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AG�s audit findings inconclusive

GUWAHATI, Oct 5 � Though Chief Minister Tarun Gogoi recently announced the Government's decision to hand over probe of financial irregularities of eight departments of North Cachar Hills Autonomous Council on the basis of a special audit by the office of the Accountant General (AG), the audit was carried out only for a specific period and in most cases, the findings were not conclusive as relevant records were not available.

Highly placed official sources told The Assam Tribune that it was for the first time a special audit or the audit of the transactions was carried out in NC Hills Autonomous Council, but in most cases the findings were not conclusive. Sources revealed that the Government asked the office of the AG to carry out the special audit only for a specific period and in most parts of the specified tenure, the council was ruled by the Autonomous State Demand Committee (ASDC) and Bharatiya Janata Party (BJP) alliance. Sources pointed out that the Government asked the AG to carry out audit of the transactions only from 2007 to June 9 this year and even during the period, large-scale irregularities came to light. It is now clear that if the Government orders a CBI probe into financial irregularities of eight departments on the basis of the AG report, the probe would cover only a limited period.

Sources revealed that the AG office carried out test checks of eight departments after receiving the State Government's request for a special audit and the AG, in its report, informed the Government that the findings were not conclusive because of the fact that relevant documents were not available. Sources said that in some cases, the AG found that the records were not maintained in most of the cases and in some instances, even when the records were maintained, those were not kept properly making it impossible to trace relevant documents.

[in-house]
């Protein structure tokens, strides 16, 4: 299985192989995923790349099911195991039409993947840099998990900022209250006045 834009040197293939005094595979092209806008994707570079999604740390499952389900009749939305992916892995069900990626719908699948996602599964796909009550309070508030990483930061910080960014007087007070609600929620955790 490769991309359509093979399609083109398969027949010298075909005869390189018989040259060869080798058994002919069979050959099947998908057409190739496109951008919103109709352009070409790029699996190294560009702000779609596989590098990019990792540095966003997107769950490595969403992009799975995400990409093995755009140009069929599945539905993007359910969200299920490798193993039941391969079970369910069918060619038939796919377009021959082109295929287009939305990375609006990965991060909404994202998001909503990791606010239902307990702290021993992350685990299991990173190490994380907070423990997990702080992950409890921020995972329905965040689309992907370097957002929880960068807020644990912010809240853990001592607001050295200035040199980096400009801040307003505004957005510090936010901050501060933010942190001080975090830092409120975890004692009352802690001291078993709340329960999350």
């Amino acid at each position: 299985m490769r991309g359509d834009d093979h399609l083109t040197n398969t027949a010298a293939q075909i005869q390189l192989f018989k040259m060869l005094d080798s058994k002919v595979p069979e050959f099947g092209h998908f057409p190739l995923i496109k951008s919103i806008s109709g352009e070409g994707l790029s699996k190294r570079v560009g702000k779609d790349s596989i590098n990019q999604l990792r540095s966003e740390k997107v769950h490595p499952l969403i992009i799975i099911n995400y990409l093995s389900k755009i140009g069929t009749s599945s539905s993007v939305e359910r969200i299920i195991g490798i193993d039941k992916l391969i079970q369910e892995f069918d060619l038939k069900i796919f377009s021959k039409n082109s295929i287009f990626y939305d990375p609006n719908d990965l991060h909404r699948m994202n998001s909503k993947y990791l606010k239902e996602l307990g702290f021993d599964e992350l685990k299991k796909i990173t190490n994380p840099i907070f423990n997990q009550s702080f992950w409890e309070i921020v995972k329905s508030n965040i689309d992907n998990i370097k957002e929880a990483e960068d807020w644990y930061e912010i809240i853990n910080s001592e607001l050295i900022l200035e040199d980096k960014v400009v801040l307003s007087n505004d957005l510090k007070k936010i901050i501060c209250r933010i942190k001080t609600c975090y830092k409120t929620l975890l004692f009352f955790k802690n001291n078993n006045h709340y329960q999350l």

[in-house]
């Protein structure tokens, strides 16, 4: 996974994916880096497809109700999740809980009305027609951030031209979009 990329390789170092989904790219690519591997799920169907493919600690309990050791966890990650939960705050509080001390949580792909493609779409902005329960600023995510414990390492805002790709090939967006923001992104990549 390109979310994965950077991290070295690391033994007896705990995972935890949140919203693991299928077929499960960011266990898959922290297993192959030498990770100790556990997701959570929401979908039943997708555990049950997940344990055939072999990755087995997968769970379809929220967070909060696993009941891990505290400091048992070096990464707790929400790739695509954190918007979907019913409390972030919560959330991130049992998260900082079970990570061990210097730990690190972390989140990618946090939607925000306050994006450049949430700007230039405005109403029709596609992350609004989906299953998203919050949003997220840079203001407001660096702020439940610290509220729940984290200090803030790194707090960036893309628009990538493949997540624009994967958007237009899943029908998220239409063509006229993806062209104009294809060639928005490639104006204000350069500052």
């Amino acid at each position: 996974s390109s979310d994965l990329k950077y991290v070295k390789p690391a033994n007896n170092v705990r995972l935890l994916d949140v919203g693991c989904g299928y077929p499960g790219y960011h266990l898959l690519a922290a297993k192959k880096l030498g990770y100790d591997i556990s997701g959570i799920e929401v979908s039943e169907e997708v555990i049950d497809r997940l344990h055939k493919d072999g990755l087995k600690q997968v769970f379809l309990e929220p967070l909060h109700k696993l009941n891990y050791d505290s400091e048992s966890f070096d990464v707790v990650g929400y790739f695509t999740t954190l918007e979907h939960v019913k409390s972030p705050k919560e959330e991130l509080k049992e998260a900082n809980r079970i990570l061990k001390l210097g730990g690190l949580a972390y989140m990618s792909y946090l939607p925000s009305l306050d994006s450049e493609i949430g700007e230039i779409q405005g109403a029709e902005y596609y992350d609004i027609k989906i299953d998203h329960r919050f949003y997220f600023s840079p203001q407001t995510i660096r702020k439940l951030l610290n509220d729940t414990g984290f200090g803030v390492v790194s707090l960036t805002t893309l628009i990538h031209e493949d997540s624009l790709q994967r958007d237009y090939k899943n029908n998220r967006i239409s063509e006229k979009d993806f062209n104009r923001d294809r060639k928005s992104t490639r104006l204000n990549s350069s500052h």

Involvement of different agencies also created a major problem in auditing the transactions. Sources said that first the police started an investigation in NC Hills Autonomous Council, which was followed by investigation by Justice Manisana Singh Commission, the CID of the Assam Police etc., and now agencies like the National Investigation Agency (NIA) and the Central Bureau of Investigation (CBI) are investigating different cases of financial dealings of the Council. Because of involvement of different agencies, it was almost impossible to carry out proper audit of the transactions as all the agencies reportedly seized documents and it was very easy for the Council to claim that the documents sought for during the audit were seized by other agencies.

Sources revealed that in its draft report submitted to the Government, the AG found major financial irregularities and it was impossible to trace out the flow of funds right from the consolidated funds to the contractors on many occasions because of lack of records. Sources said that no financial rule was followed by the Council and instructions to release funds were issued on blank papers and receipts were not kept against the payments.